News & Events
City Tech Marks Kristallnacht, End of WWII Anniversaries on Nov. 11
City Tech will mark the 72nd anniversary of Kristallnacht and the 65th anniversary of the end of WWII on Thursday, November 11, 1 p.m., with Ann Kirschner, PhD, author of Sala's Gift: My Mother's Holocaust Story, and the presentation of humanitarian awards to Nobel Prize winner Günter Blobel, MD, PhD, and Interfaith Committee of Remembrance (ICOR) founder and chairman Jerry Jacobs.
This free event will take place in the College’s Atrium Amphitheater, 300 Jay Street (at Tillary), in Downtown Brooklyn.
Gary V. Ellis, MD, co-founder and executive director of Brooklyn-based Inner Force Student Leadership Institute, will introduce Dr. Kirschner. Joel Levy, director of development at the Vera Institute for Justice and former New York regional director at the Anti-Defamation League (ADL), will present the JFSA Distinguished Humanitarian Award to Dr. Blobel and Mr. Jacobs. Borough President Marty Markowitz will give greetings and present proclamations.
Other dignitaries scheduled to attend the event, which is sponsored by City Tech’s Jewish Faculty & Staff Association, include Ewa Junczyk-Ziomecka, New York Consul General of Poland, and Dr. Horst Freitag, New York Consul General of Germany.
Kirschner with her mother, Sala
Dr. Kirschner, City University of New York dean of Macaulay Honors College, says in her book, “For nearly fifty years, my mother kept a secret. After surviving five years of Nazi slave labor camps, Sala Garncarz Kirschner came to America as a war bride and raised our family without ever speaking of her wartime experiences. I grew up in a happy and safe home, and became a scholar, writer, and a mother myself, but always wondered about the black hole in my mother’s past.”
“It was not until my mother was scheduled for heart surgery in 1991 that she showed me a priceless collection of more than 350 letters and a diary from her years in the camps, documents that she had kept carefully hidden in a cardboard box,” Dr. Kirschner writes. “In that moment, my mother changed my life. The book is about what happened to her, to the letter writers, and to me when I found myself the recipient of Sala’s Gift.”
Dr. Kirschner began her career as a lecturer in Victorian literature at Princeton University, where she earned a PhD in English. Her subsequent career as an entrepreneur in media and technology included the creation of Internet businesses for the National Football League and Columbia University. She is a frequent contributor to conferences and publications on higher education and interactive media.
Günter Blobel, MD, PhD, is the John D. Rockefeller, Jr. Professor and an investigator at the Howard Hughes Medical Institute (Laboratory of Cell Biology) at Rockefeller University. Dr. Blobel was the 1999 recipient of the Nobel Prize in Physiology or Medicine for his discovery that proteins have intrinsic signals that govern their transport and localization in the cell. He also received the King Faisal International Prize in 1996, the Albert Lasker Award for Basic Medical Research in 1993, the Louisa Gross Horwitz Prize in 1989 and the Gairdner Foundation International Award in 1982.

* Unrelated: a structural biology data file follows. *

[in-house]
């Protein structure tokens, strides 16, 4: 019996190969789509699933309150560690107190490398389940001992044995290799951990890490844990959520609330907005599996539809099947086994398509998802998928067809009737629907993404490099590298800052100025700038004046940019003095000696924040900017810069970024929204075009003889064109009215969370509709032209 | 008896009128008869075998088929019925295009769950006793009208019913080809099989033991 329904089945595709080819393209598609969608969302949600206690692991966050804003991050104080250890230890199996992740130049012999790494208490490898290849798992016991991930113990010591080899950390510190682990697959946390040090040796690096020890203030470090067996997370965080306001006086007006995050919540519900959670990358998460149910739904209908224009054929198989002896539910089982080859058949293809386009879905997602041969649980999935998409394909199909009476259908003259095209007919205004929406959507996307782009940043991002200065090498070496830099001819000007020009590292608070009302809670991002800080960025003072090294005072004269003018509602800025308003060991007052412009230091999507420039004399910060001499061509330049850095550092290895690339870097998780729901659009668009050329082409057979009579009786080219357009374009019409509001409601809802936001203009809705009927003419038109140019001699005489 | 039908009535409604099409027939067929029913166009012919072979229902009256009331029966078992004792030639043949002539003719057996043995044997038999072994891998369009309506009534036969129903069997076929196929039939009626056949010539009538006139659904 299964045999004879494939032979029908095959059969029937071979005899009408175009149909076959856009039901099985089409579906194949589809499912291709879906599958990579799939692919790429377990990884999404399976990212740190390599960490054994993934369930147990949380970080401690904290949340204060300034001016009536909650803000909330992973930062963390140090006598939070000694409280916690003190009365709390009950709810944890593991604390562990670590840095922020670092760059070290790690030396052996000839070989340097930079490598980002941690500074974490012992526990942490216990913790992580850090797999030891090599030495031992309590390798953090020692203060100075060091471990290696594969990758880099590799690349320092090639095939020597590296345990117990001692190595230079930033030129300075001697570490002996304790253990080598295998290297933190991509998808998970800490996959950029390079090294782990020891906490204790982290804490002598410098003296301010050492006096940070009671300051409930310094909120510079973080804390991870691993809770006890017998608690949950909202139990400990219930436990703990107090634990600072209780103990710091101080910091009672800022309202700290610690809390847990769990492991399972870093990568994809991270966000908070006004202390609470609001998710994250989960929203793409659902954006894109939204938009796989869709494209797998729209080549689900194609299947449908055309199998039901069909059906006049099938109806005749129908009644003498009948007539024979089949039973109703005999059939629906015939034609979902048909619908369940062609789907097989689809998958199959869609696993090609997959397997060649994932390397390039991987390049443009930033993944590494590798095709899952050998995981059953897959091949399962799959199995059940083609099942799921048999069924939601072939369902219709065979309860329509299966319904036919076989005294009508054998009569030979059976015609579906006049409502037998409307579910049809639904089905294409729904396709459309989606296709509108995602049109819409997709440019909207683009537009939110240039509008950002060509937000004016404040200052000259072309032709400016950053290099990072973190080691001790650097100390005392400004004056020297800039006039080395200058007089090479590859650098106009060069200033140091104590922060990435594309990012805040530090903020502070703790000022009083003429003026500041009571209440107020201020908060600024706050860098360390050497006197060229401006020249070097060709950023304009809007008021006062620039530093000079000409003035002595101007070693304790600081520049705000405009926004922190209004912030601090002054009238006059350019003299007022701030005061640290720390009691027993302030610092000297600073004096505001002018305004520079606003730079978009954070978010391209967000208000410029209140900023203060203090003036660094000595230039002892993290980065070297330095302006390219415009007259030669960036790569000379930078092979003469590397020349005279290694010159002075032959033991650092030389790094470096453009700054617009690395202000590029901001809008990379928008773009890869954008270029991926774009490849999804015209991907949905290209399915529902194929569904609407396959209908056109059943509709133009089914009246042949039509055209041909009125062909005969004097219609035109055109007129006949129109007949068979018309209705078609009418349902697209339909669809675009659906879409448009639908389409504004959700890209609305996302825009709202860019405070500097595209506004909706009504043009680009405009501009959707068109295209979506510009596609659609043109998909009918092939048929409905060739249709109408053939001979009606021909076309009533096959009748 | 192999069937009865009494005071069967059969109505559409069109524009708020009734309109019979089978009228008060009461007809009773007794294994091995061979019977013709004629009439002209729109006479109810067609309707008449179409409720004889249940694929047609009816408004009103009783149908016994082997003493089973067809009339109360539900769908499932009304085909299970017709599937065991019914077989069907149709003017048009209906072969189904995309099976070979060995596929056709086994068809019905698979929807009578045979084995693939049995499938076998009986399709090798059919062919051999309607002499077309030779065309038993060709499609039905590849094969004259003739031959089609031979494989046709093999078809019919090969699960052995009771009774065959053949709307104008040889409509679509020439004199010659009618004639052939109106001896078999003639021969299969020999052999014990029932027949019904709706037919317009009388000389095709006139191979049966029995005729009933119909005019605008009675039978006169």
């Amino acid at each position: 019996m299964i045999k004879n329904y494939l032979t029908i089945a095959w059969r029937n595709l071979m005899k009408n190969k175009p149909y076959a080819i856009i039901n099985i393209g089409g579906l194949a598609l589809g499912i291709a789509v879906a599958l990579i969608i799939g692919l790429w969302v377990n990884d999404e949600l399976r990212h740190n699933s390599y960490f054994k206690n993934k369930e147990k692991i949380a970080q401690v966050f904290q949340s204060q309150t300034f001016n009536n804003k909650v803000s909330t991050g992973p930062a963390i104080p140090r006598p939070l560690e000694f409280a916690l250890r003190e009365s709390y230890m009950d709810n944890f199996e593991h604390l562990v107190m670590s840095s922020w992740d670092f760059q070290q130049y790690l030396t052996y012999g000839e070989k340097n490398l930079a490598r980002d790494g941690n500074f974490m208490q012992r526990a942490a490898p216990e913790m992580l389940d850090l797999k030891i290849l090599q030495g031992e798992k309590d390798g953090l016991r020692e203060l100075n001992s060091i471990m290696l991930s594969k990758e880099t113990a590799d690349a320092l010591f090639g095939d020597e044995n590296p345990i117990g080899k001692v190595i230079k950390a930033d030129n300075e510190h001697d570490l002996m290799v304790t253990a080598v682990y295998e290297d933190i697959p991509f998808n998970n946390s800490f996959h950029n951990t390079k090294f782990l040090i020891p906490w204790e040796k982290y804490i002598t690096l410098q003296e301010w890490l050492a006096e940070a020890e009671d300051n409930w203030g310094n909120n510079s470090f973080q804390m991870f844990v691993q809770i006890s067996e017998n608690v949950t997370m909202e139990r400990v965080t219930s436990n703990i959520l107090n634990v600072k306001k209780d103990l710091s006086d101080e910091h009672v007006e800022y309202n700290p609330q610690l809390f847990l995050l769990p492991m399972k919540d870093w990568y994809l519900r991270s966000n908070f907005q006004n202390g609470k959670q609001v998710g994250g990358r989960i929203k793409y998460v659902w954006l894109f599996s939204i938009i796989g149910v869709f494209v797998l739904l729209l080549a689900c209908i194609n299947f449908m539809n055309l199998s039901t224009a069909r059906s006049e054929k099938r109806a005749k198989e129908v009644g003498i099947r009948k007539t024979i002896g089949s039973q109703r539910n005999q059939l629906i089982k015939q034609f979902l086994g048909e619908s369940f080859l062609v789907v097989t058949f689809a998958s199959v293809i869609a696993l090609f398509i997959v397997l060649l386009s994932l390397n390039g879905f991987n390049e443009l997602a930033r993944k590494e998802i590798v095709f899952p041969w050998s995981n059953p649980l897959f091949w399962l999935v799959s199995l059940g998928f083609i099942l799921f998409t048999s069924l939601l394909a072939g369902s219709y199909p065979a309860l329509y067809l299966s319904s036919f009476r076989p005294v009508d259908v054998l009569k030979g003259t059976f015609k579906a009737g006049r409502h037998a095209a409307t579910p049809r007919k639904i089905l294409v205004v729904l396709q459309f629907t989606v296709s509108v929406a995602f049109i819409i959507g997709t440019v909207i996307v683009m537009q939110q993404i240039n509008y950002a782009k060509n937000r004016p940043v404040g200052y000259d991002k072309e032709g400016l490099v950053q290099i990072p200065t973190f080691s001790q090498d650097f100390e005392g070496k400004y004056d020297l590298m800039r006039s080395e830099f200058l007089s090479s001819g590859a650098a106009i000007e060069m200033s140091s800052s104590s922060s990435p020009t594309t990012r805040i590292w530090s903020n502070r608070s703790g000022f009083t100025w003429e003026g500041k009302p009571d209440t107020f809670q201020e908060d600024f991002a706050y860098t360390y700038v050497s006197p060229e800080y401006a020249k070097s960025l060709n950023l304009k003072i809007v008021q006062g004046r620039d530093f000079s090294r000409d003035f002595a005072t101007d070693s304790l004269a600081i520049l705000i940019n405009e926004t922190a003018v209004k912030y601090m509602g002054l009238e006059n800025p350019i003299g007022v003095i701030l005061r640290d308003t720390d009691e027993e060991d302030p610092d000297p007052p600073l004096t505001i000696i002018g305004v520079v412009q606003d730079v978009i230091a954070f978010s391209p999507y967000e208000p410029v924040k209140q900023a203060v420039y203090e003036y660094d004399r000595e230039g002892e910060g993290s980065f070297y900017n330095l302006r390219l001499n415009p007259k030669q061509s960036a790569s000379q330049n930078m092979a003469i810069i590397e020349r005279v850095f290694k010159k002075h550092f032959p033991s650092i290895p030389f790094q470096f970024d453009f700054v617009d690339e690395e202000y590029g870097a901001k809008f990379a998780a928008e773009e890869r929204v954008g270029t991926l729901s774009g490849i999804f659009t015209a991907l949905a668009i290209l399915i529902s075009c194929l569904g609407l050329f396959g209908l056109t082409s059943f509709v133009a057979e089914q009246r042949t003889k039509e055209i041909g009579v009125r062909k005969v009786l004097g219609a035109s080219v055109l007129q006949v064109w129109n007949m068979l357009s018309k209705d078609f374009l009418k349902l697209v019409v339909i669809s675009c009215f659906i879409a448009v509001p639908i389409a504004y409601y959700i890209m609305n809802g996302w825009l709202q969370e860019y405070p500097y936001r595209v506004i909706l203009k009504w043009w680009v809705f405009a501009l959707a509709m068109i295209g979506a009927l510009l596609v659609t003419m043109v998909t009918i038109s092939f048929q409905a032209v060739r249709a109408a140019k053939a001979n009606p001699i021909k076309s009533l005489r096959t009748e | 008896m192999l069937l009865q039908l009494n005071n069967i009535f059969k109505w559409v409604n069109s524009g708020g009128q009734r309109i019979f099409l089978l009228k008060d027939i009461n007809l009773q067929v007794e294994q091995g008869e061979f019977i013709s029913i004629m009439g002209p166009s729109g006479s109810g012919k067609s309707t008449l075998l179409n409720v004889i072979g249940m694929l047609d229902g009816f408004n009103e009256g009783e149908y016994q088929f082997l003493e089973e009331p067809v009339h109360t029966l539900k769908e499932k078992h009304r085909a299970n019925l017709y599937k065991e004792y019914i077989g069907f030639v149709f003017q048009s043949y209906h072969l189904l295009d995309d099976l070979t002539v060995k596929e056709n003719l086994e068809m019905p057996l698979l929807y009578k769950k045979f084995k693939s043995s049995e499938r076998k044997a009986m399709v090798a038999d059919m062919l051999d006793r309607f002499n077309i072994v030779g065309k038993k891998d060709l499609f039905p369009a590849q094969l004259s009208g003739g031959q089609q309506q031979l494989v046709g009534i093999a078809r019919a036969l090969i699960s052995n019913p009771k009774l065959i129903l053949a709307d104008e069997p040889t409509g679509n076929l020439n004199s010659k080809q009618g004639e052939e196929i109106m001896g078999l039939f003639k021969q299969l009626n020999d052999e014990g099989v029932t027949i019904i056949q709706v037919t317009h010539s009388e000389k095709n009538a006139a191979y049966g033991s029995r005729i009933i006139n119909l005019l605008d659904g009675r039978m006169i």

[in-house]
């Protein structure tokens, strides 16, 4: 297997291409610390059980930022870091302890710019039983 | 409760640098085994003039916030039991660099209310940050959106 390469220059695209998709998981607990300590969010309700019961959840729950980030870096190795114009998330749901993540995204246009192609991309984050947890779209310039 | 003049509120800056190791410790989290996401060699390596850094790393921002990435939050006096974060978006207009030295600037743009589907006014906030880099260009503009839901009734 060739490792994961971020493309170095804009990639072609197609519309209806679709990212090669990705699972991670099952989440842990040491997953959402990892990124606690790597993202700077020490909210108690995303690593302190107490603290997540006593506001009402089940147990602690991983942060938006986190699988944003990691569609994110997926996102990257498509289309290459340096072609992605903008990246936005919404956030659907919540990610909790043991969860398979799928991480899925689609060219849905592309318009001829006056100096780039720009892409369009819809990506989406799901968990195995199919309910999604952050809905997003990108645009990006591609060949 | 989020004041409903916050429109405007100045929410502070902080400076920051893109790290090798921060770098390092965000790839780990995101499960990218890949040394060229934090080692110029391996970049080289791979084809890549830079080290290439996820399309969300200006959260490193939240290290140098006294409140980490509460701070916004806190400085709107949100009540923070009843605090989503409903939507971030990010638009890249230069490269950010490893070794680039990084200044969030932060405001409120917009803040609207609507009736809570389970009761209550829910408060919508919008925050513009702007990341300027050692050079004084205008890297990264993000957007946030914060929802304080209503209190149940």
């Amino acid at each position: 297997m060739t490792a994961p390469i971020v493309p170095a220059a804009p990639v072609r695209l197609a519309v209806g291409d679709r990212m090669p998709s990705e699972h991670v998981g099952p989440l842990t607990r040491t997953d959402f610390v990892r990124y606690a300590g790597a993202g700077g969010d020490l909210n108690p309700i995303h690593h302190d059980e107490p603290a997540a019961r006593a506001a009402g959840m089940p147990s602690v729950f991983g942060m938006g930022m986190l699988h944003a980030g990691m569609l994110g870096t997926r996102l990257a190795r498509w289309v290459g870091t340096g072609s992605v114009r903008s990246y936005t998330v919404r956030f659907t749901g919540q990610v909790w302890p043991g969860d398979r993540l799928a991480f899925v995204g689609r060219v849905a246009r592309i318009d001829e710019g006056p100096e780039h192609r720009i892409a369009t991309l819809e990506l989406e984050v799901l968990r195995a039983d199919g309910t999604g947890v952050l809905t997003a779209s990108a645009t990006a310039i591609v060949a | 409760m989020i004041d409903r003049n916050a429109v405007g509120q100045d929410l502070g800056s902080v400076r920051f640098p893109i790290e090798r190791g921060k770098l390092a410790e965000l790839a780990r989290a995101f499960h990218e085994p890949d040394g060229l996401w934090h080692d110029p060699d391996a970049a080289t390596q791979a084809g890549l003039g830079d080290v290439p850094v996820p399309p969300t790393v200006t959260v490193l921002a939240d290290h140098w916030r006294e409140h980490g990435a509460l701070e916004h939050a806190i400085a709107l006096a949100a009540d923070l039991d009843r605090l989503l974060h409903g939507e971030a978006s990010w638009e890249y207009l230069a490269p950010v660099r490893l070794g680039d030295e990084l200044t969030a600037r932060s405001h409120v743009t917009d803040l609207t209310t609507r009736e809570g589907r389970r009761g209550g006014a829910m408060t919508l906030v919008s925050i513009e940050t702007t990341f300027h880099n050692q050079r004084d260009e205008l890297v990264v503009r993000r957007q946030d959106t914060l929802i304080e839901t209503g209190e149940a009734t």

Dr. Blobel is a member of the National Academy of Sciences, the American Philosophical Society, the Pontifical Academy of Sciences and the German Order of Merit.
Born in a small Silesian village in what was then the eastern part of Germany, Dr. Blobel founded (in 1994) Friends of Dresden, Inc., a charitable organization with the goal of raising funds to support the reconstruction of that German city decimated during World War II. He donated the entire sum of his Nobel Prize to support the rebuilding of Dresden, including the Frauenkirche (Church of Our Lady), built in the 18th century, and the building of a new synagogue in the city. The synagogue was destroyed on Kristallnacht in 1938.
Jerry Jacobs is founder and chairman of the Interfaith Committee of Remembrance (ICOR) and executive producer of the annual Interfaith Holocaust Remembrance Concerts at the Cathedral of St. John the Divine. The son of a violist and assistant conductor of the pre-war Lodz Symphony who died in the Holocaust, Jacobs was a child survivor of Auschwitz and Buchenwald.
Like many survivors, he kept silent about his horrendous experiences during the war. But at age 50, he met British composer Ronald Senator, while attending a presentation of his “Kaddish for Terezin,” dedicated to the victims of the Terezin concentration camp in Czechoslovakia. Mr. Jacobs realized that silence about the abominations of the Holocaust was not doing justice to its victims nor preventing future horrors from happening.
With his musical background and music connections, Mr. Jacobs began the annual concerts at the Cathedral of St. John the Divine, obtaining the participation of preeminent conductors, composers and performers. This year will mark the 20th anniversary concert, each one honoring the dead, paying respect to the survivors and the righteous, and supporting Jacobs’ cause of promoting understanding among peoples, faiths and nationalities, to create a better and more tolerant world.
City Tech’s November 11 event is co-sponsored by the New York City College of Technology Foundation, Facing History and Ourselves, the Interfaith Committee of Remembrance and the Jewish Community Relations Council of New York.